Description: A reliability model for the Thomas Jefferson National Accelerator Facility (formerly CEBAF) personnel safety system has been developed. The model, which was implemented using an Excel spreadsheet, allows simulation of all or parts of the system. Modularity os the model`s implementation allows rapid {open_quotes}what if{open_quotes} case studies to simulate change in safety system parameters such as redundancy, diversity, and failure rates. Particular emphasis is given to the prediction of failure modes which would result in the failure of both of the redundant safety interlock systems. In addition to the calculation of the predicted reliability of the safety system, the model also calculates availability of the same system. Such calculations allow the user to make tradeoff studies between reliability and availability, and to target resources to improving those parts of the system which would most benefit from redesign or upgrade. The model includes calculated, manufacturer`s data, and Jefferson Lab field data. This paper describes the model, methods used, and comparison of calculated to actual data for the Jefferson Lab personnel safety system. Examples are given to illustrate the model`s utility and ease of use.
Date: August 1, 1997
Creator: Cinnamon, J. & Mahoney, K.
Partner: UNT Libraries Government Documents Department

The evolution of cryogenic safety at Fermilab

Description: Over the past twenty-five years, Fermilab has been involved in cryogenic technology as it relates to pursuing experimentation in high energy physics. The Laboratory has instituted a strong cryogenic safety program and has maintained a very positive safety record. The solid commitment of management and the cryogenic community to incorporating safety into the system life cycle has led to policies that set requirements and help establish consistency for the purchase and installation of equipment and the safety analysis and documentation.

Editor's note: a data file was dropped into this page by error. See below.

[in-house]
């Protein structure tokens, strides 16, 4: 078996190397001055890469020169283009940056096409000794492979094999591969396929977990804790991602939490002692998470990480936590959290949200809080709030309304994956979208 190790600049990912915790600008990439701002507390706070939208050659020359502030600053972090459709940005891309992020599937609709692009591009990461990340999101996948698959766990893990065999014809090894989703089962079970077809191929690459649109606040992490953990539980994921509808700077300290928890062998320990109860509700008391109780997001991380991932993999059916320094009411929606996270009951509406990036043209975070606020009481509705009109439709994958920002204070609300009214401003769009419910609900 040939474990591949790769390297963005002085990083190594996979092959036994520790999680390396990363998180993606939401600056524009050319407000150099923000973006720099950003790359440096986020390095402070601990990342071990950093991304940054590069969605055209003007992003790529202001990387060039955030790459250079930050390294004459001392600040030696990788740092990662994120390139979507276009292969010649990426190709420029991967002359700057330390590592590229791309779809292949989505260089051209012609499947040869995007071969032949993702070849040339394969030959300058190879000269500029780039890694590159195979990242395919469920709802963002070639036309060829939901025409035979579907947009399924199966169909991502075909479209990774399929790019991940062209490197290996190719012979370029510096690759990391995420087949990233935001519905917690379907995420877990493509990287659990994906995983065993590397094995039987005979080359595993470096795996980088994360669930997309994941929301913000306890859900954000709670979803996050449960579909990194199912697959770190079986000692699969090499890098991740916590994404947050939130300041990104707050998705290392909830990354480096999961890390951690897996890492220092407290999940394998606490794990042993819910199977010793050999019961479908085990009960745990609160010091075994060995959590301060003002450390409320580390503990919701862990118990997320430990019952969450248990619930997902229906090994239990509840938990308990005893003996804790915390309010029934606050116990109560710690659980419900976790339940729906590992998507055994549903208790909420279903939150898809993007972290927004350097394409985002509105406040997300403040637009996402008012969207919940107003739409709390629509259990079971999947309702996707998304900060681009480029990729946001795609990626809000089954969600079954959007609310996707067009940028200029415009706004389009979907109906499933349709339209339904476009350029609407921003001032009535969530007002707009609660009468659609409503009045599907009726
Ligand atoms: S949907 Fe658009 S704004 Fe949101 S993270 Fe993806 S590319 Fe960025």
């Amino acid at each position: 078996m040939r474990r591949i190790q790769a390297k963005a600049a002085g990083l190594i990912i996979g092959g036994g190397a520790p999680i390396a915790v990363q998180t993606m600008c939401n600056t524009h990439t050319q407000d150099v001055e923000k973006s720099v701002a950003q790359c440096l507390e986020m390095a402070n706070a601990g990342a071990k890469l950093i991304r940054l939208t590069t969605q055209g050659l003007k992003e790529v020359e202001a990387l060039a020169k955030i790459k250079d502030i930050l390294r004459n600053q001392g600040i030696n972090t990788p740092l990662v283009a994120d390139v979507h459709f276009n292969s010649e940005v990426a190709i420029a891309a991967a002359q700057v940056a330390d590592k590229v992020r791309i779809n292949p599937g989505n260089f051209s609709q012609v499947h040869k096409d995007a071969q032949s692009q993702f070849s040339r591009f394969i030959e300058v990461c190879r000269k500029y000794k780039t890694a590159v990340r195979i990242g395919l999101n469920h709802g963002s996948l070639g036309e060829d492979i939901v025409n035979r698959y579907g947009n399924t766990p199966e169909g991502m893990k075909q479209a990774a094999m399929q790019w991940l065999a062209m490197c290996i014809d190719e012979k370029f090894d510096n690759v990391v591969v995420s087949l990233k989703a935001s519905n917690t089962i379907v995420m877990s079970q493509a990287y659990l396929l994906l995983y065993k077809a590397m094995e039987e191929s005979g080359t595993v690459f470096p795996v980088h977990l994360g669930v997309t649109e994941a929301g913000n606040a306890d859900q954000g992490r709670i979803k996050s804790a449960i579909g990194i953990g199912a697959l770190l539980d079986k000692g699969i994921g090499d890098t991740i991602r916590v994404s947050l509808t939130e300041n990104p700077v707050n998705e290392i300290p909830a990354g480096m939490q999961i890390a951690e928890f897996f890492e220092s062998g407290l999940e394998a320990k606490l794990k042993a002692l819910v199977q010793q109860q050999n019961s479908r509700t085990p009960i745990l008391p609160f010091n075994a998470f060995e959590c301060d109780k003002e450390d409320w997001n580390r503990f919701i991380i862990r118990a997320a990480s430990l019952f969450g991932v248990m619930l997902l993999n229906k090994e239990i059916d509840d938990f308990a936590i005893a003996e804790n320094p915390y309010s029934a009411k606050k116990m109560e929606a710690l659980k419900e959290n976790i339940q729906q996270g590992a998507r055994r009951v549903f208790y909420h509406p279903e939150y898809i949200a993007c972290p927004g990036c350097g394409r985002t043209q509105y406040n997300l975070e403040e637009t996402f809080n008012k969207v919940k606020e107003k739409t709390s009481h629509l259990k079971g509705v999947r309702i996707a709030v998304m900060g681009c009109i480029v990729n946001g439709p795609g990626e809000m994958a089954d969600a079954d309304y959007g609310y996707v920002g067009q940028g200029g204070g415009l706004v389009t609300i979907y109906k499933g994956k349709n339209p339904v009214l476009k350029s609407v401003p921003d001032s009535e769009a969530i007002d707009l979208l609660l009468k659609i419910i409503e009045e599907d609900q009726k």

Date: December 1, 1992
Creator: Stanek, R. & Kilmer, J.
Partner: UNT Libraries Government Documents Department

LANSCE radiation security system (RSS)

Description: The Radiation Security System (RSS) is an engineered safety system which automatically terminates transmission of accelerated ion beams in response to pre-defined abnormal conditions. It is one of the four major mechanisms used to protect people from radiation hazards induced by accelerated pulsed ion beams at the Los Alamos Neutron Science Center (LANSCE). The others are shielding, administrative policies and procedures, and qualified, trained personnel. Prompt radiation hazards at the half-mile long LANSCE accelerator exist due to average beam intensities ranging from 1 milli-amp for H{sup +} beam to 100 micro-amps for the high intensity H{sup {minus}} beam. Experimental programs are supplied with variable energy (maximum 800 MeV), pulse-width (maximum 1 msec), and pulse frequency (maximum 120 Hz) ion beams. The RSS includes personnel access control systems, beam spill monitoring systems, and beam current level limiting systems. It is a stand-alone system with redundant logic chains. A fault of the RSS will cause the insertion of fusible beam plugs in the accelerator low energy beam transport. The design philosophy, description, and operation of the RSS are described in this paper.